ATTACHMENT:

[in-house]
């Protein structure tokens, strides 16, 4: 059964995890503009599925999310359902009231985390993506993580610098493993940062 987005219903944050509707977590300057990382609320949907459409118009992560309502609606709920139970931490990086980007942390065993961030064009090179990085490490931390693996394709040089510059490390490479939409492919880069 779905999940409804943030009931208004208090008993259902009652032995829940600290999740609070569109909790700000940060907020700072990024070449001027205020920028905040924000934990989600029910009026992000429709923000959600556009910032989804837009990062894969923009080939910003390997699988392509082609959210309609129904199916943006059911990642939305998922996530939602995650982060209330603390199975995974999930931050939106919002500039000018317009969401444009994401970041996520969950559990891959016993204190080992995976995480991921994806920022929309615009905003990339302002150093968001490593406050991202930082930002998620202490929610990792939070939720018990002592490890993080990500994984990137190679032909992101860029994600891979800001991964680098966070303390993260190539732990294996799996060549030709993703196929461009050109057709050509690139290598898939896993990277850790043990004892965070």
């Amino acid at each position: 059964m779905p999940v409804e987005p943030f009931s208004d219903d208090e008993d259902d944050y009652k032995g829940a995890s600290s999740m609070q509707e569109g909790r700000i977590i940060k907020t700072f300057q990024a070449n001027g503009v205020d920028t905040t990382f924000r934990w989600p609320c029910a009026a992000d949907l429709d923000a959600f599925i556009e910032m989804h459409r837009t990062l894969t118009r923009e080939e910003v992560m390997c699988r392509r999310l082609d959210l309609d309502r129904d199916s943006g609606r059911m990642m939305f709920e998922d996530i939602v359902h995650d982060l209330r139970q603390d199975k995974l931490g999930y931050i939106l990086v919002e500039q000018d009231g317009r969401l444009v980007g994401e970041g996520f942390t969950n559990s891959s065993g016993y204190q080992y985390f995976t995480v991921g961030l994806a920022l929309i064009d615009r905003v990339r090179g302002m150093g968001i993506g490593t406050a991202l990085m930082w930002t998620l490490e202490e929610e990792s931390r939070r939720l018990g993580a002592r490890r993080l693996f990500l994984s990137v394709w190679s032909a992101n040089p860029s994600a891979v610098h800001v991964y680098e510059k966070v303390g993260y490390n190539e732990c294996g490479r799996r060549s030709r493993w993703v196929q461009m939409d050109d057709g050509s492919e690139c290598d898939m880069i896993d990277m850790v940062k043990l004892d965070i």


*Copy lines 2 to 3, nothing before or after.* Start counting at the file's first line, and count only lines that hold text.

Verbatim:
């Protein structure tokens, strides 16, 4: 059964995890503009599925999310359902009231985390993506993580610098493993940062 987005219903944050509707977590300057990382609320949907459409118009992560309502609606709920139970931490990086980007942390065993961030064009090179990085490490931390693996394709040089510059490390490479939409492919880069 779905999940409804943030009931208004208090008993259902009652032995829940600290999740609070569109909790700000940060907020700072990024070449001027205020920028905040924000934990989600029910009026992000429709923000959600556009910032989804837009990062894969923009080939910003390997699988392509082609959210309609129904199916943006059911990642939305998922996530939602995650982060209330603390199975995974999930931050939106919002500039000018317009969401444009994401970041996520969950559990891959016993204190080992995976995480991921994806920022929309615009905003990339302002150093968001490593406050991202930082930002998620202490929610990792939070939720018990002592490890993080990500994984990137190679032909992101860029994600891979800001991964680098966070303390993260190539732990294996799996060549030709993703196929461009050109057709050509690139290598898939896993990277850790043990004892965070």
């Amino acid at each position: 059964m779905p999940v409804e987005p943030f009931s208004d219903d208090e008993d259902d944050y009652k032995g829940a995890s600290s999740m609070q509707e569109g909790r700000i977590i940060k907020t700072f300057q990024a070449n001027g503009v205020d920028t905040t990382f924000r934990w989600p609320c029910a009026a992000d949907l429709d923000a959600f599925i556009e910032m989804h459409r837009t990062l894969t118009r923009e080939e910003v992560m390997c699988r392509r999310l082609d959210l309609d309502r129904d199916s943006g609606r059911m990642m939305f709920e998922d996530i939602v359902h995650d982060l209330r139970q603390d199975k995974l931490g999930y931050i939106l990086v919002e500039q000018d009231g317009r969401l444009v980007g994401e970041g996520f942390t969950n559990s891959s065993g016993y204190q080992y985390f995976t995480v991921g961030l994806a920022l929309i064009d615009r905003v990339r090179g302002m150093g968001i993506g490593t406050a991202l990085m930082w930002t998620l490490e202490e929610e990792s931390r939070r939720l018990g993580a002592r490890r993080l693996f990500l994984s990137v394709w190679s032909a992101n040089p860029s994600a891979v610098h800001v991964y680098e510059k966070v303390g993260y490390n190539e732990c294996g490479r799996r060549s030709r493993w993703v196929q461009m939409d050109d057709g050509s492919e690139c290598d898939m880069i896993d990277m850790v940062k043990l004892d965070i």